Here’s an interview our CEO did last night in response to the House of Commons vote calling for Sir Philip Green to be stripped of his knighthood:
Click here to listen to the interview and you can read a rough transcript below.
I suspect it’s been a pretty uncomfortable day for him be honest, he’s been on the receiving end of a right pasting from MP’s in the Commons. I wouldn’t be surprised if he now pays up in the hope that he will avoid losing his knighthood. It’s time for him to put a price on his gong I think.
So the million-dollar question, or 400 million-pound question (that’s how much he took out of BHS in dividends) is, will Sir Philip put his hand in his pocket to save his gong.
There is however a potential issue here in that it could be seen as a form of cash for honours if he is allowed to keep his gong having chucked a few hundred million in to the BHS pension pot.
Although I don’t believe he is legally obliged to plug the 500 million-pound odd pension shortfall, he had a moral duty to act responsibly and do the right thing, after all around 11,000 staff lost their jobs. If he had offered to give back some of the 400 or so million he took in dividends, to help sort the pension deficit I don’t think he would be facing this Commons vote today. The 400 million was sitting in the cash reserves and could have been used to clear the majority of the pensions deficit.
I think the social prestige for him, and importantly his wife, of being Sir and Lady Green are worth a few hundred million. To a billionaire like Sir Philip that’s equivalent to the price of a long weekend in Brighton to most people and the BHS staff.
Back in summer when the BHS closure came to light, instead of lying low, Sir Philip headed straight for his £100m super-yacht, sailed around the hot spots of Europe, and moored his boat a few metres from the water’s edge in full view of the worlds media while the BHS staff where being laid off and their lives where in turmoil. That’s tantamount to sticking two fingers up at the 11,000 staff who lost their jobs and irritated a lot of people. He then got upset with a Sky News reporter who approached him at the waters edge.
It’s a shame it’s come to this, it could have been avoided. Although I have great respect for what Sir Philip has achieved in retail overall, he did say a few months ago that he would see the BHS pensioners right, but nothing has happened since. He’s been given plenty of time to sort it but says he is still in discussions with the pensions regulator. I’m not sure what there is to discuss other than where his cheque book is, assuming he must have lost it. This is the unacceptable face of entrepreneurialism and capitalism – although I admire him overall he’s made a bad call on this one.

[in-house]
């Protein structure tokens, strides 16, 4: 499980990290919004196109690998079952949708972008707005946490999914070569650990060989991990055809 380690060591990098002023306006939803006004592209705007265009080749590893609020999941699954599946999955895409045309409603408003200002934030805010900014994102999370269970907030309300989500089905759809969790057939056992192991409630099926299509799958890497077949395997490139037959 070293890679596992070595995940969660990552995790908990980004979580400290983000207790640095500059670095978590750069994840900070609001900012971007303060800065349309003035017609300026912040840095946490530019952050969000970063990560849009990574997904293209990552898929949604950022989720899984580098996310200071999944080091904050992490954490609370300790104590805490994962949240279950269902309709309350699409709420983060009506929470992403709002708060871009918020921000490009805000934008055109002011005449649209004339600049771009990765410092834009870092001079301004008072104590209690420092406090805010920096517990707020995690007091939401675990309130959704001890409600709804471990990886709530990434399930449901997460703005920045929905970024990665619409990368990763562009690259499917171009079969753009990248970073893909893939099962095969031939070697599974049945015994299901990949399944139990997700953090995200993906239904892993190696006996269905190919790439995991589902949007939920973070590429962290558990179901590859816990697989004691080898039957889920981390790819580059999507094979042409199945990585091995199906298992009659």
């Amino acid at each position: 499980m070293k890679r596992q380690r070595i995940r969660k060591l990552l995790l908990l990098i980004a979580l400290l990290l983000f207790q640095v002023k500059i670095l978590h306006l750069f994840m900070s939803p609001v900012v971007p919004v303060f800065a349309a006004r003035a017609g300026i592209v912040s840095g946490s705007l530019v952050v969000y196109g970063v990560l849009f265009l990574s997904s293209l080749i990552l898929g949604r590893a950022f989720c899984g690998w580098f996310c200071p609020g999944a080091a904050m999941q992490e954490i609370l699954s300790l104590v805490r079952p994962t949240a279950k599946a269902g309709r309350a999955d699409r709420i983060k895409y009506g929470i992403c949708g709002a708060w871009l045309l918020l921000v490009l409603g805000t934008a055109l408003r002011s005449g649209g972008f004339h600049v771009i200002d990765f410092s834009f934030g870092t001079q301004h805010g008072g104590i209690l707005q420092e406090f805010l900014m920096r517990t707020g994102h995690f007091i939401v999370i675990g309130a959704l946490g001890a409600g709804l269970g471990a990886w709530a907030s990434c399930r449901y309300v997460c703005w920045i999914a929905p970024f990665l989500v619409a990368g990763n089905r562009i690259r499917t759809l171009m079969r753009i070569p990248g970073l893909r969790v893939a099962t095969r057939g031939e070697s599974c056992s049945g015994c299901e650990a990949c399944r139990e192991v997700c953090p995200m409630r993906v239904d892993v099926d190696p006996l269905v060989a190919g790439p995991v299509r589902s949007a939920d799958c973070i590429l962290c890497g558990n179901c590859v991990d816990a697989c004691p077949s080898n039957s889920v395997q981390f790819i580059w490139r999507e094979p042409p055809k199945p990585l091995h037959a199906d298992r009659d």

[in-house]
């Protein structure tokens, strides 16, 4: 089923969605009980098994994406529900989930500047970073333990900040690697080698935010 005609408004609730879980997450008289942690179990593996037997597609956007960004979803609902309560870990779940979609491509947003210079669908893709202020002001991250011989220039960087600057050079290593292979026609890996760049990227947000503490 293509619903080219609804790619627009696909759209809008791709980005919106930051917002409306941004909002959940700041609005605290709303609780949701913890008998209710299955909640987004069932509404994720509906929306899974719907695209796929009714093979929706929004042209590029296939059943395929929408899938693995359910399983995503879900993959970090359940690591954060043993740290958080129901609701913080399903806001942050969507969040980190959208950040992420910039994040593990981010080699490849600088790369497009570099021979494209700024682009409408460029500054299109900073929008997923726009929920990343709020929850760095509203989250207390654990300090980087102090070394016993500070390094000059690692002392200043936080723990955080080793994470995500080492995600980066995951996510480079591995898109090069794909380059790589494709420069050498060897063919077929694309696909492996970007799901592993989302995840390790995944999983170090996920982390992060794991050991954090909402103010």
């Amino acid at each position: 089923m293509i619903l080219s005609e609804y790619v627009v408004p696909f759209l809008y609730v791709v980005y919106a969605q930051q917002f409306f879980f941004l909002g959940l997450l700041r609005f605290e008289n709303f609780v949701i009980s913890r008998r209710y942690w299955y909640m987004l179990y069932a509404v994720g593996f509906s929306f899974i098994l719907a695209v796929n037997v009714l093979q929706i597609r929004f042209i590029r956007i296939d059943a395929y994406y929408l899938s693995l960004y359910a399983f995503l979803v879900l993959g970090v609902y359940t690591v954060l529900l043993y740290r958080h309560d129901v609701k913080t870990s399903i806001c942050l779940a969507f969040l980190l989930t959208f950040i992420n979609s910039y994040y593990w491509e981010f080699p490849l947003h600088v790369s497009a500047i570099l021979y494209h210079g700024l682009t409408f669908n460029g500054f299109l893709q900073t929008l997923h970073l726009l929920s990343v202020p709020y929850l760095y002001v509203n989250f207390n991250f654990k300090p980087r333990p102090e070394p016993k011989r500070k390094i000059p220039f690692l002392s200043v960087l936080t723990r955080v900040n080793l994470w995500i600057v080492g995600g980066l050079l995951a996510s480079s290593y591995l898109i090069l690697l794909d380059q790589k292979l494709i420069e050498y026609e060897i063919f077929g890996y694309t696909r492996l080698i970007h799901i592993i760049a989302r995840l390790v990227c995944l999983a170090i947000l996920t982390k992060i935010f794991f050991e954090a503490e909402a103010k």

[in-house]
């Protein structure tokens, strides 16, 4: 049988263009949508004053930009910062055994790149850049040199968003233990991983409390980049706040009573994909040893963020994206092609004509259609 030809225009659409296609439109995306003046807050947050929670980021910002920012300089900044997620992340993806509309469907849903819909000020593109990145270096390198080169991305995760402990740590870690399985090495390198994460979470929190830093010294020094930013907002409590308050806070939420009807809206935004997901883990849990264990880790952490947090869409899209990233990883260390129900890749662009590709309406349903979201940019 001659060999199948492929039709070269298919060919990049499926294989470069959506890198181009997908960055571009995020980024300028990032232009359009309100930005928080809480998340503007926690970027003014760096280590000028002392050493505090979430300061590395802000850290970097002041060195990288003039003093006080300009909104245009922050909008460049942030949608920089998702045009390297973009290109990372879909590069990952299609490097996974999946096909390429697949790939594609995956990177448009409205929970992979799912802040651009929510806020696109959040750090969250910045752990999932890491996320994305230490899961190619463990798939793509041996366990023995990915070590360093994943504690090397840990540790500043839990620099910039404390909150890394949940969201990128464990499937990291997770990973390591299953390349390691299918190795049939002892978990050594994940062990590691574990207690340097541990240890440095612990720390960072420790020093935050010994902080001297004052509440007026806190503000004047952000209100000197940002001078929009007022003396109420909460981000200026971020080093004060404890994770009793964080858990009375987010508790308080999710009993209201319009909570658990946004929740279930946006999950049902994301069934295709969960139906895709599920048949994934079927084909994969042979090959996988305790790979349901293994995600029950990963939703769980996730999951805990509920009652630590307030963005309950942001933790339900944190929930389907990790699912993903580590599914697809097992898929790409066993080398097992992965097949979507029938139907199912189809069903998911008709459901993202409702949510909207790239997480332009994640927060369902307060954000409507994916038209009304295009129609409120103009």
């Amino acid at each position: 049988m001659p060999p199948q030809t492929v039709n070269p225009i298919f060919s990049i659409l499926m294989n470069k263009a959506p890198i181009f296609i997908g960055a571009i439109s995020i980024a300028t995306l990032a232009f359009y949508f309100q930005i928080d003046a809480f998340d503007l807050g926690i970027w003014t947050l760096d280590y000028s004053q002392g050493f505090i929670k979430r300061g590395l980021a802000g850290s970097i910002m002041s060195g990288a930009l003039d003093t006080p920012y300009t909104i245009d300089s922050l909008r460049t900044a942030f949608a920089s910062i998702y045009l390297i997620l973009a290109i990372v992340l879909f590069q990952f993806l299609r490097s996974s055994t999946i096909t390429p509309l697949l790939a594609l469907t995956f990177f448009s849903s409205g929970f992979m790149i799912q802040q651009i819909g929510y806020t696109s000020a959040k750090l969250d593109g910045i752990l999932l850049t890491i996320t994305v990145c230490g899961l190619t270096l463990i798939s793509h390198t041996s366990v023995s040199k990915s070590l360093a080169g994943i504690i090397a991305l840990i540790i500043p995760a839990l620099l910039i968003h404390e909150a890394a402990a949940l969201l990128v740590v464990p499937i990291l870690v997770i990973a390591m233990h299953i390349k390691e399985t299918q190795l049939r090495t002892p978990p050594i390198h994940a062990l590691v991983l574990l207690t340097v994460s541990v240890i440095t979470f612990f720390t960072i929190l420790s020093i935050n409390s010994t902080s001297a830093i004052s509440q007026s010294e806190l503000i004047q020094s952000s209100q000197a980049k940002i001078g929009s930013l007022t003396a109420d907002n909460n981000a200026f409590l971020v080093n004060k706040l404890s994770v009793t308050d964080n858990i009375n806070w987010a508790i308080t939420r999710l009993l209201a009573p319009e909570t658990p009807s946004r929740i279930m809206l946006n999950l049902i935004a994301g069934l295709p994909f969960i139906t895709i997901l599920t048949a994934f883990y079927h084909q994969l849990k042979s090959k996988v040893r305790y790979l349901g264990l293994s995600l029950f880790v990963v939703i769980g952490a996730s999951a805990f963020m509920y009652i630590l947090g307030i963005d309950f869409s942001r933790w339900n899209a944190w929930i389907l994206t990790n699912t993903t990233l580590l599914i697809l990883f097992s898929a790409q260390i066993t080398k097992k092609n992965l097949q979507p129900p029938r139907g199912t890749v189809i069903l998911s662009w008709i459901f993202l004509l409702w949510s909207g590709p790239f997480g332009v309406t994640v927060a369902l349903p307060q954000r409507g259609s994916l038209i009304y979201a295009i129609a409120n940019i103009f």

Although the Commons voted for Sir Philip to striped of his gong, they don’t have power to directly do that themselves, that’s down to the Honours Forfeiture Committee. Although the outcome of the debate isn’t binding – it will significantly increase the pressure on that committee to take action.
The Honours Forfeiture Committee is an ad-hoc committee headed up by Jeremy Heywood, the Head of the Civil Service. If their recommendation is that the honour should be withdrawn, the recommendation is sent to The Queen, via the Prime Minister, who makes the final decision.
There are two black and white reasons why someone could be stripped of their honour, although the over-riding question is has Philip Green brought the honours system in to disrepute?
The first reason someone could be stripped of their gong is if they were sent to prison for at least three months for a criminal offence and secondly censured or struck off by a professional or regulatory body for something directly relevant to their honour. So, given that Philip Green received his knighthood for services to retail industry, and has had his knuckles wrapped by an official parliamentary inquiry for his conduct in the BHS saga, which is directly relevant to his honour, he could in theory lose it.
114 people have had their honours taken away over the last hundred years so its not very common. One of the most recent major figures to lose an honour was Rolf Harris of course, stripped of his CBE after conviction for indecent assault.
The list includes a fine array of nasty dictators including the likes of Robert Mugabe, Nicolae Ceaucescu and Benito Mussolini who were all stripped of honorary knighthoods in their lifetime. Not quite sure how they got them in the first place, but there you are. Jockey Lester Piggott, was stripped of his OBE in 1987 for tax fraud and Royal Bank of Scotland boss Fred Goodwin, whose role in the bank’s near-collapse resulted in him losing his knighthood. There’s also James Crosby, the ex-Halifax Bank boss who was stripped of his knighthood for the poor way he ran the bank too. Stuart Hall, the TV presenter, lost his for indecent assault.